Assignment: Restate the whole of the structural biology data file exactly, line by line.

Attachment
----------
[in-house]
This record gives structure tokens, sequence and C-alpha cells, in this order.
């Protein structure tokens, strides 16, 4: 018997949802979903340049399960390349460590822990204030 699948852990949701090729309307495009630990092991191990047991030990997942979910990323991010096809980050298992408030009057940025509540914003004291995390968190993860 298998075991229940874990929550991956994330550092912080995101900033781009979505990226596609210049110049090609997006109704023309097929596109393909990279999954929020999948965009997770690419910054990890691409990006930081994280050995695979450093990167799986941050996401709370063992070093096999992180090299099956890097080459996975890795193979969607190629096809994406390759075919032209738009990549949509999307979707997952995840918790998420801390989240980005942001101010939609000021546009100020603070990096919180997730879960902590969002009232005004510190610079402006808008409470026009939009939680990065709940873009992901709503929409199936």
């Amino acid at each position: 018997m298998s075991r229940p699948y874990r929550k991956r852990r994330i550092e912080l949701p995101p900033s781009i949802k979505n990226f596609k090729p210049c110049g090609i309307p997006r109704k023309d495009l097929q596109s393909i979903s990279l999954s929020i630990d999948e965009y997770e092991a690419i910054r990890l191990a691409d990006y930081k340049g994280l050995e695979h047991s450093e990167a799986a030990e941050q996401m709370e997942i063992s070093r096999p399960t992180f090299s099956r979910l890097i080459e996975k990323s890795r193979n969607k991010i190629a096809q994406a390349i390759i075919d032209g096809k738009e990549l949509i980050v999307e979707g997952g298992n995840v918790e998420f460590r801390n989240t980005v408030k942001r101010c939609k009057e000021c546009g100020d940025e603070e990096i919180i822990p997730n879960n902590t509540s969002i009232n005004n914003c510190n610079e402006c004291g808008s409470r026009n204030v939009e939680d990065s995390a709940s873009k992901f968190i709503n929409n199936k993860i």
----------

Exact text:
[in-house]
This record gives structure tokens, sequence and C-alpha cells, in this order.
């Protein structure tokens, strides 16, 4: 018997949802979903340049399960390349460590822990204030 699948852990949701090729309307495009630990092991191990047991030990997942979910990323991010096809980050298992408030009057940025509540914003004291995390968190993860 298998075991229940874990929550991956994330550092912080995101900033781009979505990226596609210049110049090609997006109704023309097929596109393909990279999954929020999948965009997770690419910054990890691409990006930081994280050995695979450093990167799986941050996401709370063992070093096999992180090299099956890097080459996975890795193979969607190629096809994406390759075919032209738009990549949509999307979707997952995840918790998420801390989240980005942001101010939609000021546009100020603070990096919180997730879960902590969002009232005004510190610079402006808008409470026009939009939680990065709940873009992901709503929409199936």
């Amino acid at each position: 018997m298998s075991r229940p699948y874990r929550k991956r852990r994330i550092e912080l949701p995101p900033s781009i949802k979505n990226f596609k090729p210049c110049g090609i309307p997006r109704k023309d495009l097929q596109s393909i979903s990279l999954s929020i630990d999948e965009y997770e092991a690419i910054r990890l191990a691409d990006y930081k340049g994280l050995e695979h047991s450093e990167a799986a030990e941050q996401m709370e997942i063992s070093r096999p399960t992180f090299s099956r979910l890097i080459e996975k990323s890795r193979n969607k991010i190629a096809q994406a390349i390759i075919d032209g096809k738009e990549l949509i980050v999307e979707g997952g298992n995840v918790e998420f460590r801390n989240t980005v408030k942001r101010c939609k009057e000021c546009g100020d940025e603070e990096i919180i822990p997730n879960n902590t509540s969002i009232n005004n914003c510190n610079e402006c004291g808008s409470r026009n204030v939009e939680d990065s995390a709940s873009k992901f968190i709503n929409n199936k993860i």